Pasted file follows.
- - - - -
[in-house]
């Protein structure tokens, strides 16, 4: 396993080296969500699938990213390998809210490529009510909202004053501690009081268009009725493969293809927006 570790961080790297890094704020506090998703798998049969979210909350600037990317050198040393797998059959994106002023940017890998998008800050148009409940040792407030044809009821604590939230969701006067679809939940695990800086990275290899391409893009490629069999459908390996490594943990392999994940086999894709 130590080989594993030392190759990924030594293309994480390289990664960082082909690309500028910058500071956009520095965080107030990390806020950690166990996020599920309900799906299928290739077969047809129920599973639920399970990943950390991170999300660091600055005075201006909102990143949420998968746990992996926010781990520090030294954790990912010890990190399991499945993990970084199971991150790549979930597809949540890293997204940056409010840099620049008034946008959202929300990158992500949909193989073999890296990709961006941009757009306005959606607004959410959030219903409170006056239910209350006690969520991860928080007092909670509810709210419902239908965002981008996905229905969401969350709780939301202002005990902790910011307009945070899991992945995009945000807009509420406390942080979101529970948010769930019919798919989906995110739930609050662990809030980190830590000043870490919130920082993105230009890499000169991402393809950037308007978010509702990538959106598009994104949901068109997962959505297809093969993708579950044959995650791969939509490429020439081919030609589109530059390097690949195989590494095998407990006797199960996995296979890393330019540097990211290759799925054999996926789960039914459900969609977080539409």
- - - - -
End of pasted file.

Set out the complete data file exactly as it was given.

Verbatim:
[in-house]
């Protein structure tokens, strides 16, 4: 396993080296969500699938990213390998809210490529009510909202004053501690009081268009009725493969293809927006 570790961080790297890094704020506090998703798998049969979210909350600037990317050198040393797998059959994106002023940017890998998008800050148009409940040792407030044809009821604590939230969701006067679809939940695990800086990275290899391409893009490629069999459908390996490594943990392999994940086999894709 130590080989594993030392190759990924030594293309994480390289990664960082082909690309500028910058500071956009520095965080107030990390806020950690166990996020599920309900799906299928290739077969047809129920599973639920399970990943950390991170999300660091600055005075201006909102990143949420998968746990992996926010781990520090030294954790990912010890990190399991499945993990970084199971991150790549979930597809949540890293997204940056409010840099620049008034946008959202929300990158992500949909193989073999890296990709961006941009757009306005959606607004959410959030219903409170006056239910209350006690969520991860928080007092909670509810709210419902239908965002981008996905229905969401969350709780939301202002005990902790910011307009945070899991992945995009945000807009509420406390942080979101529970948010769930019919798919989906995110739930609050662990809030980190830590000043870490919130920082993105230009890499000169991402393809950037308007978010509702990538959106598009994104949901068109997962959505297809093969993708579950044959995650791969939509490429020439081919030609589109530059390097690949195989590494095998407990006797199960996995296979890393330019540097990211290759799925054999996926789960039914459900969609977080539409």